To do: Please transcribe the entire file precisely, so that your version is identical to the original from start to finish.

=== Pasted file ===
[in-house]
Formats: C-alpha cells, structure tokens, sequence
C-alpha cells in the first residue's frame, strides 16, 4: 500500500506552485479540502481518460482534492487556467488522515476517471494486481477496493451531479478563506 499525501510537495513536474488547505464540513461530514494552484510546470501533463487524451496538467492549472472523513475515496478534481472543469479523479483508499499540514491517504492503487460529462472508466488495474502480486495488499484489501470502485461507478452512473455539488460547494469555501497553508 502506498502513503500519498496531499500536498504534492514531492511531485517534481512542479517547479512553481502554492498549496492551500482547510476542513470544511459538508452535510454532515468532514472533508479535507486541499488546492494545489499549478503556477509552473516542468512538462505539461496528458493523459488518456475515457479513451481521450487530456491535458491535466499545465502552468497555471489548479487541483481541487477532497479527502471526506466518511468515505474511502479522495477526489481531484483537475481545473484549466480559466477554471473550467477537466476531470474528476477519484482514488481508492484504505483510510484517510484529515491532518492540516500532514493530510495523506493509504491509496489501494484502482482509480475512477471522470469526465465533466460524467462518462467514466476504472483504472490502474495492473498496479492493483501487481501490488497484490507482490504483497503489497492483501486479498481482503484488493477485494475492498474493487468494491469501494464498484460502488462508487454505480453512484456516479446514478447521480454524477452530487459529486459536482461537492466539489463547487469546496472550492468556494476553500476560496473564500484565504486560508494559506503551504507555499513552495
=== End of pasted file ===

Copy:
[in-house]
Formats: C-alpha cells, structure tokens, sequence
C-alpha cells in the first residue's frame, strides 16, 4: 500500500506552485479540502481518460482534492487556467488522515476517471494486481477496493451531479478563506 499525501510537495513536474488547505464540513461530514494552484510546470501533463487524451496538467492549472472523513475515496478534481472543469479523479483508499499540514491517504492503487460529462472508466488495474502480486495488499484489501470502485461507478452512473455539488460547494469555501497553508 502506498502513503500519498496531499500536498504534492514531492511531485517534481512542479517547479512553481502554492498549496492551500482547510476542513470544511459538508452535510454532515468532514472533508479535507486541499488546492494545489499549478503556477509552473516542468512538462505539461496528458493523459488518456475515457479513451481521450487530456491535458491535466499545465502552468497555471489548479487541483481541487477532497479527502471526506466518511468515505474511502479522495477526489481531484483537475481545473484549466480559466477554471473550467477537466476531470474528476477519484482514488481508492484504505483510510484517510484529515491532518492540516500532514493530510495523506493509504491509496489501494484502482482509480475512477471522470469526465465533466460524467462518462467514466476504472483504472490502474495492473498496479492493483501487481501490488497484490507482490504483497503489497492483501486479498481482503484488493477485494475492498474493487468494491469501494464498484460502488462508487454505480453512484456516479446514478447521480454524477452530487459529486459536482461537492466539489463547487469546496472550492468556494476553500476560496473564500484565504486560508494559506503551504507555499513552495